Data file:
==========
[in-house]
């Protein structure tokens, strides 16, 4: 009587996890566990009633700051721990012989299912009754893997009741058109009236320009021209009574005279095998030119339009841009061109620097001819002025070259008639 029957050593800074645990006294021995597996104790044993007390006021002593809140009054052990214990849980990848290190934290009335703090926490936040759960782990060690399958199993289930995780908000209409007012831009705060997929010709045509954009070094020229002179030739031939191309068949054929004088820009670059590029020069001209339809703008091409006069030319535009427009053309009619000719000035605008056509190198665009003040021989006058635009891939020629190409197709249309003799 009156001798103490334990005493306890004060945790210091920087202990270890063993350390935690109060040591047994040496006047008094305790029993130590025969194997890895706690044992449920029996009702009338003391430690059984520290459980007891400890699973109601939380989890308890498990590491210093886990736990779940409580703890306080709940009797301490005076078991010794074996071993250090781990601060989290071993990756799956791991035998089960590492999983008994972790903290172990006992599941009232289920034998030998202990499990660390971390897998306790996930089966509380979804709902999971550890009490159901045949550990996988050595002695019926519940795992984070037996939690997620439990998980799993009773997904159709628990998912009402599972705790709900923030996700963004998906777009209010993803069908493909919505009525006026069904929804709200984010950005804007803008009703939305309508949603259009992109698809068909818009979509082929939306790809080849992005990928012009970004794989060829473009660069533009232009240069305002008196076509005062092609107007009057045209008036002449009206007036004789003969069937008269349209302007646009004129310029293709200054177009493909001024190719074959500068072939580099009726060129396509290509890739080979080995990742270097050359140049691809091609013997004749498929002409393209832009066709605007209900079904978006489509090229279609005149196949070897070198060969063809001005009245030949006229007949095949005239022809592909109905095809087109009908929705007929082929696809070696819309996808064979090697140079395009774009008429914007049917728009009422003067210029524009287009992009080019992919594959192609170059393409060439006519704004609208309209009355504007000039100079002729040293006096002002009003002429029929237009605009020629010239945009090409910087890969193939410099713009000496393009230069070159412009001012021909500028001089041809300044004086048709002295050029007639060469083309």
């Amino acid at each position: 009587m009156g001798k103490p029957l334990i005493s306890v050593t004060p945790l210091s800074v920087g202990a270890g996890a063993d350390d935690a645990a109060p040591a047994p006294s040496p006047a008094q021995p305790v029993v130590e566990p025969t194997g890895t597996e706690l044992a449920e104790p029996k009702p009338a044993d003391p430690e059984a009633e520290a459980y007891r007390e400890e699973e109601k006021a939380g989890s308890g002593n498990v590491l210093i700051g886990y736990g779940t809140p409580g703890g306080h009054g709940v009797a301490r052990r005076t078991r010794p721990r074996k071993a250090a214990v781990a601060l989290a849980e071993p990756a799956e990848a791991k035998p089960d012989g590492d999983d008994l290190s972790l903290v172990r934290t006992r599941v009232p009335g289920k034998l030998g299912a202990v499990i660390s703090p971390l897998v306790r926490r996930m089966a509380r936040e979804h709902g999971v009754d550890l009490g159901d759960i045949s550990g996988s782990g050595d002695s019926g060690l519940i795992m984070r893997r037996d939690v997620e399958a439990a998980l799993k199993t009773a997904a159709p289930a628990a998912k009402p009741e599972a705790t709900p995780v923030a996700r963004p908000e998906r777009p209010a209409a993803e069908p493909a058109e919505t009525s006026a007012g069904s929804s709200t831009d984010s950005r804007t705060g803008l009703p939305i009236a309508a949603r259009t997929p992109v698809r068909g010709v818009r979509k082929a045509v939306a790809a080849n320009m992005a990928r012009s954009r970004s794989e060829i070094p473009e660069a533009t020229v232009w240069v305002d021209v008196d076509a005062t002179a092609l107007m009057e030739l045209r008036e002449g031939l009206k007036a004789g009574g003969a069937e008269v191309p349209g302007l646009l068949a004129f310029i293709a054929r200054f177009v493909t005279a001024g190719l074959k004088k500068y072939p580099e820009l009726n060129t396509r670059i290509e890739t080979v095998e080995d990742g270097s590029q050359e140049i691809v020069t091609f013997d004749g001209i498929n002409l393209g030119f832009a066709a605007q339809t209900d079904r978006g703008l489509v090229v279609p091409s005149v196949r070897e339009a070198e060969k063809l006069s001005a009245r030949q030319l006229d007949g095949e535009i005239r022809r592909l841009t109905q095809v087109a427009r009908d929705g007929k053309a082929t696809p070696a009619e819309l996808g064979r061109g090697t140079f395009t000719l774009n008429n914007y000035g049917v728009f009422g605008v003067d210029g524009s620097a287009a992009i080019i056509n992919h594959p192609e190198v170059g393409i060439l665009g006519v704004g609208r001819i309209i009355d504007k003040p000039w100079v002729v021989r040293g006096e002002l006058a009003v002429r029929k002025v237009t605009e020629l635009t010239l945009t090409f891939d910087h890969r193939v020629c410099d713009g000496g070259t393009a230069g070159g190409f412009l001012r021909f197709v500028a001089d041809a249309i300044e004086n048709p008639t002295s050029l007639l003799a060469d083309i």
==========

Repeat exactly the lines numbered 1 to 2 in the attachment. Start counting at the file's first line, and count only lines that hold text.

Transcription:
[in-house]
């Protein structure tokens, strides 16, 4: 009587996890566990009633700051721990012989299912009754893997009741058109009236320009021209009574005279095998030119339009841009061109620097001819002025070259008639 029957050593800074645990006294021995597996104790044993007390006021002593809140009054052990214990849980990848290190934290009335703090926490936040759960782990060690399958199993289930995780908000209409007012831009705060997929010709045509954009070094020229002179030739031939191309068949054929004088820009670059590029020069001209339809703008091409006069030319535009427009053309009619000719000035605008056509190198665009003040021989006058635009891939020629190409197709249309003799 009156001798103490334990005493306890004060945790210091920087202990270890063993350390935690109060040591047994040496006047008094305790029993130590025969194997890895706690044992449920029996009702009338003391430690059984520290459980007891400890699973109601939380989890308890498990590491210093886990736990779940409580703890306080709940009797301490005076078991010794074996071993250090781990601060989290071993990756799956791991035998089960590492999983008994972790903290172990006992599941009232289920034998030998202990499990660390971390897998306790996930089966509380979804709902999971550890009490159901045949550990996988050595002695019926519940795992984070037996939690997620439990998980799993009773997904159709628990998912009402599972705790709900923030996700963004998906777009209010993803069908493909919505009525006026069904929804709200984010950005804007803008009703939305309508949603259009992109698809068909818009979509082929939306790809080849992005990928012009970004794989060829473009660069533009232009240069305002008196076509005062092609107007009057045209008036002449009206007036004789003969069937008269349209302007646009004129310029293709200054177009493909001024190719074959500068072939580099009726060129396509290509890739080979080995990742270097050359140049691809091609013997004749498929002409393209832009066709605007209900079904978006489509090229279609005149196949070897070198060969063809001005009245030949006229007949095949005239022809592909109905095809087109009908929705007929082929696809070696819309996808064979090697140079395009774009008429914007049917728009009422003067210029524009287009992009080019992919594959192609170059393409060439006519704004609208309209009355504007000039100079002729040293006096002002009003002429029929237009605009020629010239945009090409910087890969193939410099713009000496393009230069070159412009001012021909500028001089041809300044004086048709002295050029007639060469083309």